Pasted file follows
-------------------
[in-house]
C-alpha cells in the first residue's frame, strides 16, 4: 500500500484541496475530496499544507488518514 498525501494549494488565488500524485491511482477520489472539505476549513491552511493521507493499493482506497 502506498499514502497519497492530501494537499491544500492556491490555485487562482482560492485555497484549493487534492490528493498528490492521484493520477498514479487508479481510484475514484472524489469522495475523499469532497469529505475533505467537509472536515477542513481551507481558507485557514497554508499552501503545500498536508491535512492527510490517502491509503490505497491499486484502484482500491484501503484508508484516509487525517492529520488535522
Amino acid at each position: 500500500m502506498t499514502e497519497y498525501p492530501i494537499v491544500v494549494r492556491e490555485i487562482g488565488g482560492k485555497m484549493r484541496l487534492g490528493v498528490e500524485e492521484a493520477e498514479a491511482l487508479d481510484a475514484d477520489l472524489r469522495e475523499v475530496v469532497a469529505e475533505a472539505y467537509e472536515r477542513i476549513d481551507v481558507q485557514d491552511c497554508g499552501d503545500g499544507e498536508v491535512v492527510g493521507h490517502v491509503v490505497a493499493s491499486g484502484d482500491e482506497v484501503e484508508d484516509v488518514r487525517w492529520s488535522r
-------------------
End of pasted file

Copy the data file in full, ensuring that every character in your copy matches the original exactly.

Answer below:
[in-house]
C-alpha cells in the first residue's frame, strides 16, 4: 500500500484541496475530496499544507488518514 498525501494549494488565488500524485491511482477520489472539505476549513491552511493521507493499493482506497 502506498499514502497519497492530501494537499491544500492556491490555485487562482482560492485555497484549493487534492490528493498528490492521484493520477498514479487508479481510484475514484472524489469522495475523499469532497469529505475533505467537509472536515477542513481551507481558507485557514497554508499552501503545500498536508491535512492527510490517502491509503490505497491499486484502484482500491484501503484508508484516509487525517492529520488535522
Amino acid at each position: 500500500m502506498t499514502e497519497y498525501p492530501i494537499v491544500v494549494r492556491e490555485i487562482g488565488g482560492k485555497m484549493r484541496l487534492g490528493v498528490e500524485e492521484a493520477e498514479a491511482l487508479d481510484a475514484d477520489l472524489r469522495e475523499v475530496v469532497a469529505e475533505a472539505y467537509e472536515r477542513i476549513d481551507v481558507q485557514d491552511c497554508g499552501d503545500g499544507e498536508v491535512v492527510g493521507h490517502v491509503v490505497a493499493s491499486g484502484d482500491e482506497v484501503e484508508d484516509v488518514r487525517w492529520s488535522r